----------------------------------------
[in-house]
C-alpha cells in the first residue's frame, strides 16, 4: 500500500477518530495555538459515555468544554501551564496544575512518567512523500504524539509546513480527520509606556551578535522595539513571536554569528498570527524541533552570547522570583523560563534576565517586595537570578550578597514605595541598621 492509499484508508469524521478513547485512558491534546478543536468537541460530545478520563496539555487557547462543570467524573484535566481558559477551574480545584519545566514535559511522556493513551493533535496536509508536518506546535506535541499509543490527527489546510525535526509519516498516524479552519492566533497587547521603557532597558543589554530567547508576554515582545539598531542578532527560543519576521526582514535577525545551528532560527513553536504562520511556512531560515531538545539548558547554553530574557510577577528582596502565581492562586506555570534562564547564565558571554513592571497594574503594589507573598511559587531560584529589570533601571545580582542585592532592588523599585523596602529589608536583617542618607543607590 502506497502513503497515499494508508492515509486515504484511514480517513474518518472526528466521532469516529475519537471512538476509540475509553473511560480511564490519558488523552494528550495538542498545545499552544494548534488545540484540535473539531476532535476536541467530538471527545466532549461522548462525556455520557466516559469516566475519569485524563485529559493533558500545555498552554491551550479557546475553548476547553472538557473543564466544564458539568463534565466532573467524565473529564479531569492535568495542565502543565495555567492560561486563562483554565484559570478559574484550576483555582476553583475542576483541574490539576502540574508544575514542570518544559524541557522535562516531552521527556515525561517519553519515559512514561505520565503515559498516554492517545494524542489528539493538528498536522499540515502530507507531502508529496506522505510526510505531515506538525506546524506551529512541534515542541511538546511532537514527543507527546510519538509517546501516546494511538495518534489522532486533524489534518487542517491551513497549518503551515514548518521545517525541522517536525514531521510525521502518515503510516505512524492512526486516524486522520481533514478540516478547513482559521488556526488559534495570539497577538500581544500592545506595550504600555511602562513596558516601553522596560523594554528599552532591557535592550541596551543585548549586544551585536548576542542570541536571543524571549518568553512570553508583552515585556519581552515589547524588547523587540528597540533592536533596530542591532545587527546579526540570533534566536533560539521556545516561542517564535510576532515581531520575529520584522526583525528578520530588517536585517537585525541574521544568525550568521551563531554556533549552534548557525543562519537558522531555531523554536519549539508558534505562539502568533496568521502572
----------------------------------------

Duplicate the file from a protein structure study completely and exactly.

[in-house]
C-alpha cells in the first residue's frame, strides 16, 4: 500500500477518530495555538459515555468544554501551564496544575512518567512523500504524539509546513480527520509606556551578535522595539513571536554569528498570527524541533552570547522570583523560563534576565517586595537570578550578597514605595541598621 492509499484508508469524521478513547485512558491534546478543536468537541460530545478520563496539555487557547462543570467524573484535566481558559477551574480545584519545566514535559511522556493513551493533535496536509508536518506546535506535541499509543490527527489546510525535526509519516498516524479552519492566533497587547521603557532597558543589554530567547508576554515582545539598531542578532527560543519576521526582514535577525545551528532560527513553536504562520511556512531560515531538545539548558547554553530574557510577577528582596502565581492562586506555570534562564547564565558571554513592571497594574503594589507573598511559587531560584529589570533601571545580582542585592532592588523599585523596602529589608536583617542618607543607590 502506497502513503497515499494508508492515509486515504484511514480517513474518518472526528466521532469516529475519537471512538476509540475509553473511560480511564490519558488523552494528550495538542498545545499552544494548534488545540484540535473539531476532535476536541467530538471527545466532549461522548462525556455520557466516559469516566475519569485524563485529559493533558500545555498552554491551550479557546475553548476547553472538557473543564466544564458539568463534565466532573467524565473529564479531569492535568495542565502543565495555567492560561486563562483554565484559570478559574484550576483555582476553583475542576483541574490539576502540574508544575514542570518544559524541557522535562516531552521527556515525561517519553519515559512514561505520565503515559498516554492517545494524542489528539493538528498536522499540515502530507507531502508529496506522505510526510505531515506538525506546524506551529512541534515542541511538546511532537514527543507527546510519538509517546501516546494511538495518534489522532486533524489534518487542517491551513497549518503551515514548518521545517525541522517536525514531521510525521502518515503510516505512524492512526486516524486522520481533514478540516478547513482559521488556526488559534495570539497577538500581544500592545506595550504600555511602562513596558516601553522596560523594554528599552532591557535592550541596551543585548549586544551585536548576542542570541536571543524571549518568553512570553508583552515585556519581552515589547524588547523587540528597540533592536533596530542591532545587527546579526540570533534566536533560539521556545516561542517564535510576532515581531520575529520584522526583525528578520530588517536585517537585525541574521544568525550568521551563531554556533549552534548557525543562519537558522531555531523554536519549539508558534505562539502568533496568521502572